Daniel Woodson was the first secretary and several times acting governor of the Territory of Kansas.
Woodson was born in Albemarle County, Virginia on May 24, 1824. He was raised on a farm, received a limited education in public schools, and while still a boy, he began learning the printer’s trade. He became an expert editor, took an active interest in political affairs, developed considerable ability as a writer on questions of public policy, and in time was made editor of the Lynchburg Republican, one of the influential Democratic newspapers of Virginia. His editorials attracted wide attention and were no doubt largely responsible for his appointment as Secretary of Kansas Territory in 1854.
In October of that year, he arrived at Leavenworth and passed the remainder of his life in Kansas. At different times during his term as secretary, he was called upon to exercise the functions of the Chief Executive. The first of these was in the spring of 1855, while Governor Andrew Reeder was absent from the territory. After Governor Reeder’s removal, he acted as governor until the arrival of Governor Wilson Shannon. Again, in the spring of 1856, he served as governor while Governor Shannon was in St. Louis, Missouri, and after Shannon’s resignation, he acted as governor until the arrival of Governor John Geary. From March 12 to April 16, 1857, Governor Geary having retired from the office, Woodson once more discharged the executive duties.
On April 1, 1857, he was appointed receiver of the Delaware Land Office but continued to act as governor until the 16th, when he was succeeded as secretary by Frederick P. Stanton. His record as Receiver of the Land Office is that of an efficient and painstaking official. Upon retiring from this position, he engaged in farming for about 12 years in Leavenworth County. At the end of that time, he moved to Parker, Kansas where he established a newspaper. This venture proved to be unsuccessful from a financial point of view, and he entered the employ of the Coffeyville Journal. For 12 years he served as City Clerk of Coffeyville.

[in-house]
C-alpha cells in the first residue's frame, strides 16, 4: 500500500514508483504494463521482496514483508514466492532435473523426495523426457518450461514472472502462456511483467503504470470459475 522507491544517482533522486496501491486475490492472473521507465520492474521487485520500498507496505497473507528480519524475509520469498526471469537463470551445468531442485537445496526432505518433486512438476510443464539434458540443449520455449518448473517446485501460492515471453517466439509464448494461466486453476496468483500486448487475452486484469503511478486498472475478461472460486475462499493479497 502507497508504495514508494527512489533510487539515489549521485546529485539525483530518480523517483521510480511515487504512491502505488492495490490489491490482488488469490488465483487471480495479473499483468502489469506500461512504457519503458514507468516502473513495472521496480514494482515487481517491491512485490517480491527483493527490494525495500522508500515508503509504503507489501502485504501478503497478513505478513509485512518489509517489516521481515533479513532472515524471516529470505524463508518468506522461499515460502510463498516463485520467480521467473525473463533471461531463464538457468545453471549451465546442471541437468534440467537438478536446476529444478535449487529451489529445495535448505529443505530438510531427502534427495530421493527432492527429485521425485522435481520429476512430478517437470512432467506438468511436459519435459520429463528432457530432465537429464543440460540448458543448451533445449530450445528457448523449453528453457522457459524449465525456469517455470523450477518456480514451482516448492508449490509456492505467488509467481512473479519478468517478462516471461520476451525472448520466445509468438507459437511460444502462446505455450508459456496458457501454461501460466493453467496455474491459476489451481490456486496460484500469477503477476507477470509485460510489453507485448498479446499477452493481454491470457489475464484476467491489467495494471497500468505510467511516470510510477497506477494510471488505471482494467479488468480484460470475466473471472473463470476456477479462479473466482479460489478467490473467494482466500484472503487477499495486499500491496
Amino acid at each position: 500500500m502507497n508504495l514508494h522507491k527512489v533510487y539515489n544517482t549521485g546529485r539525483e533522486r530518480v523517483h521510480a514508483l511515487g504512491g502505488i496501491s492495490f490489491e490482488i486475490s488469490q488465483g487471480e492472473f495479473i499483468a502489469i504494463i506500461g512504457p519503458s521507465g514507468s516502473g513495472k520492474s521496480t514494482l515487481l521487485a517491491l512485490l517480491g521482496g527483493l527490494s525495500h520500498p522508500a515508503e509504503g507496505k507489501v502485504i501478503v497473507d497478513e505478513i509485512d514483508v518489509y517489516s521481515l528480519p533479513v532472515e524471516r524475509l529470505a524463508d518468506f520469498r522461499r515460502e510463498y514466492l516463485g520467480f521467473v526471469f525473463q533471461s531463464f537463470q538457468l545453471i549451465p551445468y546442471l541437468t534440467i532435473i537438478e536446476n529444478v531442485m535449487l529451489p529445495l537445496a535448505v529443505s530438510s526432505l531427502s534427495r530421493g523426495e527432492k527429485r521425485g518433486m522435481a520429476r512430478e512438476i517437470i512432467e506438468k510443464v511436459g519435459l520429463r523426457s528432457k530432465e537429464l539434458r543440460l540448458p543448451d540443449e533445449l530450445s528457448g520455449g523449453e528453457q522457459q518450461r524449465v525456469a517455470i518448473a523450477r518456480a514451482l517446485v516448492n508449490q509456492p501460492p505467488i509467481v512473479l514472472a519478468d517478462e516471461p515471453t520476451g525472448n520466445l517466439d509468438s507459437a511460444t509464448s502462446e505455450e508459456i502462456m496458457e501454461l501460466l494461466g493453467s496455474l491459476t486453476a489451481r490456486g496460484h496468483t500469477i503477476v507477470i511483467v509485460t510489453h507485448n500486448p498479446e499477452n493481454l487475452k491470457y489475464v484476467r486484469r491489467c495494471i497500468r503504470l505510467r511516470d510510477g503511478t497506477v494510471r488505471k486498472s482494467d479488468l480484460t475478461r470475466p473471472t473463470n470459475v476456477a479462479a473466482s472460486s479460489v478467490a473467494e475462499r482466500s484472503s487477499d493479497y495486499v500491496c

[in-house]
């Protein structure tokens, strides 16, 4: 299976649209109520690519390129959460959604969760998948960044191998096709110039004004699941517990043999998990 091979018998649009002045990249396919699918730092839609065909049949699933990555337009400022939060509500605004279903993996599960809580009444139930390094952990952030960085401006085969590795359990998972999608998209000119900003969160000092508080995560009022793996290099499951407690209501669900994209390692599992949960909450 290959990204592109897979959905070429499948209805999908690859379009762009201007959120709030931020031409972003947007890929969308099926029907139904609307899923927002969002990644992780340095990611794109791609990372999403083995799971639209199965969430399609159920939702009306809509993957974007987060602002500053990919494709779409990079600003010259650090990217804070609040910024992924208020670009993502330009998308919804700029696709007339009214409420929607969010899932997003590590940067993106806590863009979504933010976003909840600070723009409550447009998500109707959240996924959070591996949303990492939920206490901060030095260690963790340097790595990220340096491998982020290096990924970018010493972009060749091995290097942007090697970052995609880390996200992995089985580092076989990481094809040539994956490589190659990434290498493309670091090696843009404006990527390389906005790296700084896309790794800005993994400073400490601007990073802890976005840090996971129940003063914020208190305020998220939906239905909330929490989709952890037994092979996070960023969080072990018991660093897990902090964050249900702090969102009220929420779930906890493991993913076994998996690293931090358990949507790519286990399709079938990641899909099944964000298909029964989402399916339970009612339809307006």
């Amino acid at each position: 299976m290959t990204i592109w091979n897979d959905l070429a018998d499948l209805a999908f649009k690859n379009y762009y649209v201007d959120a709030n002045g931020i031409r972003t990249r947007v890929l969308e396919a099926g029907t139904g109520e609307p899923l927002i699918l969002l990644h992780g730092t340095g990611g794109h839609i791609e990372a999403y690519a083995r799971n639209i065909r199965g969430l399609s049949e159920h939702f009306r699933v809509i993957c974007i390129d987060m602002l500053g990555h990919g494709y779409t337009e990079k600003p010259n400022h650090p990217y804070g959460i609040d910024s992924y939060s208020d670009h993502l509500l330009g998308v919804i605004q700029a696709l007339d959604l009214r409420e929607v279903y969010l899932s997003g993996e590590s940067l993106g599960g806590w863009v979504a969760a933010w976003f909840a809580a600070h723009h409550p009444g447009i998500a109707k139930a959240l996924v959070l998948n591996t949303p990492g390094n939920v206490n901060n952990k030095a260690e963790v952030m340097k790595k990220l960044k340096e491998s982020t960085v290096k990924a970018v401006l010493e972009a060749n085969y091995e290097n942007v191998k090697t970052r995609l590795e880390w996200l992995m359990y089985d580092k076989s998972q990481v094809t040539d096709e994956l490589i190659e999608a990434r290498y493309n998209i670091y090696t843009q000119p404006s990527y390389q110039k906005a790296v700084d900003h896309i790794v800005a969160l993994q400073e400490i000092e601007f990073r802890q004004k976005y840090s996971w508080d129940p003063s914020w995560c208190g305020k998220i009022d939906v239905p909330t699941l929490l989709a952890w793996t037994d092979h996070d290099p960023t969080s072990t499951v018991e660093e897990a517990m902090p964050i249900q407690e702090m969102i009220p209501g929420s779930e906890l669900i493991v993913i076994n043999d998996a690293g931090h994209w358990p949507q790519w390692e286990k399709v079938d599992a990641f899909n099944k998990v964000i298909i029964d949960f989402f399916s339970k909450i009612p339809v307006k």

Woodson was a strong pro-slavery man in the early days of Kansas’ existence and he sometimes did things that aroused the anger of the opposition. He was always conscientious; however, in the discharge of his official duties as he saw them, and there was never a word against his habits in private life. He died on October 5, 1894, at the home of his son at Claremore, Oklahoma where he had gone in the hope of regaining his health.